Pubdate: Thu, 01 Mar 2007
Source: Coast, The (CN NS)
Copyright: 2007 Coast Publishing
Author: Bruce Wark
Bookmark: (Walters, John)


One of the most dangerous men in America zipped across the Canadian 
border last week to deliver a speech in Ottawa. John Walters, chief 
propagandist for the disastrous US war on drugs, praised Stephen 
Harper's plan to put more drug offenders in jail. He also lauded 
George Bush for pushing random drug testing in American schools. As 
Walters spoke, US police continued to round up drug users.

In the land of the free, someone is arrested on drug charges every 20 seconds.

No wonder two million Americans are in jail, the highest rate of 
imprisonment in the world. According to Human Rights Watch, more than 
60 percent of American inmates are black or Latino, an astonishing 
figure because these groups make up only a quarter of the US 
population. Black men are arrested at a rate seven times higher than 
American white men thanks largely to the war on drugs. "The human 
costs--wasted lives, wrecked families, troubled children--are 
incalculable," Human Rights Watch says.

Unfortunately, Canada continues to wage its own drug war, pissing 
away about $2.5 billion every year arresting, prosecuting and jailing 
drug offenders. And all the while, drug use continues to climb.

In 1994, 28.5 percent of Canadians reported having consumed illegal drugs.

A decade later, that figure had jumped to 45 percent. Those stats are 
contained in a report published in January by medical researchers at 
the BC Centre for Excellence in HIV/AIDS. It criticizes Canadian 
authorities for relying so heavily on law enforcement to stop drug 
use. It also points out that numerous studies have shown the RCMP 
schools program called DARE (drug abuse resistance education) is 
useless in persuading young people to say no to drugs.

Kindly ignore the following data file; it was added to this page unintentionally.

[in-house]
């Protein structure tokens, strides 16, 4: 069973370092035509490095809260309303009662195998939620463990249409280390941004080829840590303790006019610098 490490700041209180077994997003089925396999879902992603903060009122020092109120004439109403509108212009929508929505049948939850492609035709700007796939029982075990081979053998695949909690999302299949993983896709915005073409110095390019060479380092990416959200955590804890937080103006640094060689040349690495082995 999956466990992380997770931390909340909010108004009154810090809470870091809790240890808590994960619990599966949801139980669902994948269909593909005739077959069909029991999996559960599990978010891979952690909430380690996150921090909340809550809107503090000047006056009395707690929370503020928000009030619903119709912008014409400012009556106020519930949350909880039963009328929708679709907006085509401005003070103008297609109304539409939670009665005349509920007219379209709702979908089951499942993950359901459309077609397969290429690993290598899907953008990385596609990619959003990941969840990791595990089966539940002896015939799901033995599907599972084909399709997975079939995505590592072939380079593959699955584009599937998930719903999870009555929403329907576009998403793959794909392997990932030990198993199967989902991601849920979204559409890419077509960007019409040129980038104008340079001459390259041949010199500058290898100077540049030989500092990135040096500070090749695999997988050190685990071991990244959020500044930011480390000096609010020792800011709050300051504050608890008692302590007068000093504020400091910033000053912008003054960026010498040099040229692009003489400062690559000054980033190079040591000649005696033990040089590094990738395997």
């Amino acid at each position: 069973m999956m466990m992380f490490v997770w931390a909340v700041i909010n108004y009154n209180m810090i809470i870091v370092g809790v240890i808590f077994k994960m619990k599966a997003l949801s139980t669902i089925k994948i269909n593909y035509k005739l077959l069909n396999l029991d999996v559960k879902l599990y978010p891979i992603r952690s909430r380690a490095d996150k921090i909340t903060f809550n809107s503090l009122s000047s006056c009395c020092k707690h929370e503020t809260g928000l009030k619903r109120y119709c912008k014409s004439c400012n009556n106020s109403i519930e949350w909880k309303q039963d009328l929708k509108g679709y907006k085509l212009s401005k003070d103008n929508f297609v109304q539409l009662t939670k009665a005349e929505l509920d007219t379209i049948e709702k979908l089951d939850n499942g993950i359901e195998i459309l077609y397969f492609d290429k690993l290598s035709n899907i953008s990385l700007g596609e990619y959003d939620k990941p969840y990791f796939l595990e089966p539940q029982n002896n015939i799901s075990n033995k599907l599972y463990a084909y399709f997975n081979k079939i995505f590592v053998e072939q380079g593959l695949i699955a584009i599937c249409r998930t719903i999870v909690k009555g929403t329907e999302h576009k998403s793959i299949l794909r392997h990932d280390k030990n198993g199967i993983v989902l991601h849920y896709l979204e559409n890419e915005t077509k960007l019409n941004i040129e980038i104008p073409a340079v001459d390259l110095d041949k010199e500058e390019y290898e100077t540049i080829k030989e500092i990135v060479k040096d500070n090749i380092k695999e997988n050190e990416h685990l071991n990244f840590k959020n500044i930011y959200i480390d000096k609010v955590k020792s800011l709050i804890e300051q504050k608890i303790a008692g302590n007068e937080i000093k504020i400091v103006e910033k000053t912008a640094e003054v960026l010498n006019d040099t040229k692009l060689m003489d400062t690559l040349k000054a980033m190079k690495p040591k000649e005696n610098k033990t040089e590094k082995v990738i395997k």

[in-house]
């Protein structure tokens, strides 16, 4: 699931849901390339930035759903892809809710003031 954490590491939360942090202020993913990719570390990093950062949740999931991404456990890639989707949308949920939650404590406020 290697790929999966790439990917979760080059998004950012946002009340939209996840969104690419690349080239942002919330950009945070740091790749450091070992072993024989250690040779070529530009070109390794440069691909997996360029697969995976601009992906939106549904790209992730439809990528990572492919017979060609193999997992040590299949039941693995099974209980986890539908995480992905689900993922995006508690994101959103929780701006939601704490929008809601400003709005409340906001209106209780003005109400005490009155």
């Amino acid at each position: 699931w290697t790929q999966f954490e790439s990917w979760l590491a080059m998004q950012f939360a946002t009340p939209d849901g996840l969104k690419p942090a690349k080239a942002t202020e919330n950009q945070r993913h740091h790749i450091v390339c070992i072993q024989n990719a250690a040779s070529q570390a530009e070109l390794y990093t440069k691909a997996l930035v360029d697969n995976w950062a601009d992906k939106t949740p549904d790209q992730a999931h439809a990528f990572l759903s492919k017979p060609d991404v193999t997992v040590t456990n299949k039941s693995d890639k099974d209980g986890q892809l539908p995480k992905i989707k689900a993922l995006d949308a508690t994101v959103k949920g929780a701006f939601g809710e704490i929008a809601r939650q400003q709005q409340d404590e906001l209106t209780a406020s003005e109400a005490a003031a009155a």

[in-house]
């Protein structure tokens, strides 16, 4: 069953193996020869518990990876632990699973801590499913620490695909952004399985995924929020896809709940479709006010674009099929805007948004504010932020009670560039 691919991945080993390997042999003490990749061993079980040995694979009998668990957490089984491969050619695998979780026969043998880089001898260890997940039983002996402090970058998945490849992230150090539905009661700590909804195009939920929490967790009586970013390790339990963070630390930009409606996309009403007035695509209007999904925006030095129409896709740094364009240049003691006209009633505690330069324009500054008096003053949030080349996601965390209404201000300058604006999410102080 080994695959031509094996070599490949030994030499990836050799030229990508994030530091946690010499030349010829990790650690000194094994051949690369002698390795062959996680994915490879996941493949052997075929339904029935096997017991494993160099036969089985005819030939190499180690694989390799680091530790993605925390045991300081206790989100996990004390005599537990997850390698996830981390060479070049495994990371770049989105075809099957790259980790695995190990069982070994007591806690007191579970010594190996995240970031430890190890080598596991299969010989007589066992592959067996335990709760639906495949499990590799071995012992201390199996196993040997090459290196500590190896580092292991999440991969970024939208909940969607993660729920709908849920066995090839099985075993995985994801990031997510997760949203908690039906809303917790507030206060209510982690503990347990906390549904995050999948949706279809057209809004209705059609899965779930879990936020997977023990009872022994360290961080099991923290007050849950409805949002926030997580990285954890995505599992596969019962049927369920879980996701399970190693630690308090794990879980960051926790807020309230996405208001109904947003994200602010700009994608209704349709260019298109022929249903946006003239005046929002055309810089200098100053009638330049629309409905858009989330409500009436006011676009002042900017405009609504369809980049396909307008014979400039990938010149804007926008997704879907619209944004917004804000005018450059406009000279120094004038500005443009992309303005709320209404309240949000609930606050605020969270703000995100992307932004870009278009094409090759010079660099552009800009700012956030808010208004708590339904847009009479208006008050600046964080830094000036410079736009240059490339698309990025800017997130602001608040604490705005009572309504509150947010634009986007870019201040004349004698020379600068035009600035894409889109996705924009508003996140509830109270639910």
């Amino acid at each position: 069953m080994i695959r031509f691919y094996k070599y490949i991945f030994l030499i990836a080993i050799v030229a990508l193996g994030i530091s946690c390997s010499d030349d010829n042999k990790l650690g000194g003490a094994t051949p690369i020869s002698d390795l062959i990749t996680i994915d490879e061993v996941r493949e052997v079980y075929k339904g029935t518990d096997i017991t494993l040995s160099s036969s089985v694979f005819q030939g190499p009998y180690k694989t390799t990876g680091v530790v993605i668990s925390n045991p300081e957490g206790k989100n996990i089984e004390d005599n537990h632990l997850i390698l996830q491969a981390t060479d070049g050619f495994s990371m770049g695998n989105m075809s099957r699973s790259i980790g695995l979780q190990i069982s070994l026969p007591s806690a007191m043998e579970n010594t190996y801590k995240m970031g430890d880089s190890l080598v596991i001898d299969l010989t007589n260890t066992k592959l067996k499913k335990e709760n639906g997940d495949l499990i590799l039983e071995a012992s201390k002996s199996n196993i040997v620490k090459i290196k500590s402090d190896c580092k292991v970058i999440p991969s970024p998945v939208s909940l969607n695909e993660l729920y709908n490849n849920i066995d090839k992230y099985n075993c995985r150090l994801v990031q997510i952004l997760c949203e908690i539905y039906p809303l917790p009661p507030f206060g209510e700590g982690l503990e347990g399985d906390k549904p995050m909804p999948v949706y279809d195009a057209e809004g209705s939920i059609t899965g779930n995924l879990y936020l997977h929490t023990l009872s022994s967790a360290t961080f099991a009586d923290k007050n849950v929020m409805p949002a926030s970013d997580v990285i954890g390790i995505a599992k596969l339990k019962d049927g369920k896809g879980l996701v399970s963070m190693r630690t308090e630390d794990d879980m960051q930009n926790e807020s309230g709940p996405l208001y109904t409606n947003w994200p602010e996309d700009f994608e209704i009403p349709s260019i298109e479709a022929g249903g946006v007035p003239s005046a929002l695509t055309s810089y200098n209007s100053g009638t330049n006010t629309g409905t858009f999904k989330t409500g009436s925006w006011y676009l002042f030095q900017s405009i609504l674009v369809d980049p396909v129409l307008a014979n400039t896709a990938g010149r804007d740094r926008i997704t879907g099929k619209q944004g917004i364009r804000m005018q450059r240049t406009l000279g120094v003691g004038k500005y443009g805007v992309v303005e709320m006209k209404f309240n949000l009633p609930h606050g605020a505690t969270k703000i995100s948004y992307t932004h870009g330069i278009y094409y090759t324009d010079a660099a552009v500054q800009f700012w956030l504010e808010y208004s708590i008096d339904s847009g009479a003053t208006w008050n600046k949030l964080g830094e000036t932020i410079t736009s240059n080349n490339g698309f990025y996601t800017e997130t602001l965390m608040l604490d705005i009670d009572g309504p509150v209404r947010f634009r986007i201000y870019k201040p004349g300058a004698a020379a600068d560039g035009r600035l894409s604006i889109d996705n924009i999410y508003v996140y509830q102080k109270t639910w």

The RCMP website boasts that DARE is now offered to grade five and 
six students in more than 50 Nova Scotia schools. "The only 
statistically relevant trends show that those who receive the DARE 
program tend to be more likely to use drugs," says Dr. Evan Wood, one 
of the report's authors. "That's an obvious example of the federal 
government taking taxpayers' money and flushing it down the toilet."

The report says that instead of punishing users, Canada should be 
financing programs that reduce harm such as clean needle exchanges 
and supervised injection sites like the one in Vancouver. Dr. Wood 
says studies published in leading medical journals show the Vancouver 
site provides real benefits including reducing the risk of HIV 
infections. "Unfortunately, the federal government, in particular 
Stephen Harper, has chosen to ignore that research and play politics 
in favour of a law and order agenda," he says. "That will be 
disastrous for Canadians given what has been seen in the US when you 
try to apply minimum mandatory sentences and other blunt tools 
against drug use."

The BC report points to numerous studies which show that trying to 
cut off the supply of drugs by seizing shipments and arresting 
dealers has been "consistently ineffective." It's a point that's 
underlined in a powerful film to be broadcast nationally this 
Saturday at 7pm on Global TV. Damage Done: The Drug War Odyssey was 
written and directed by Halifax filmmaker Connie Littlefield. It 
tells the stories of Canadian and American police officers who've 
concluded that the war on drugs does far more harm than good. For one 
thing, it gives violent criminals a monopoly on the distribution and 
sale of illicit substances. The officers (some still working, others 
retired) are members of LEAP, Law Enforcement Against Prohibition. 
LEAP maintains that the war on drugs has hurt the reputation of 
police forces everywhere. Yet, police and politicians can't get off 
the drug-war treadmill.
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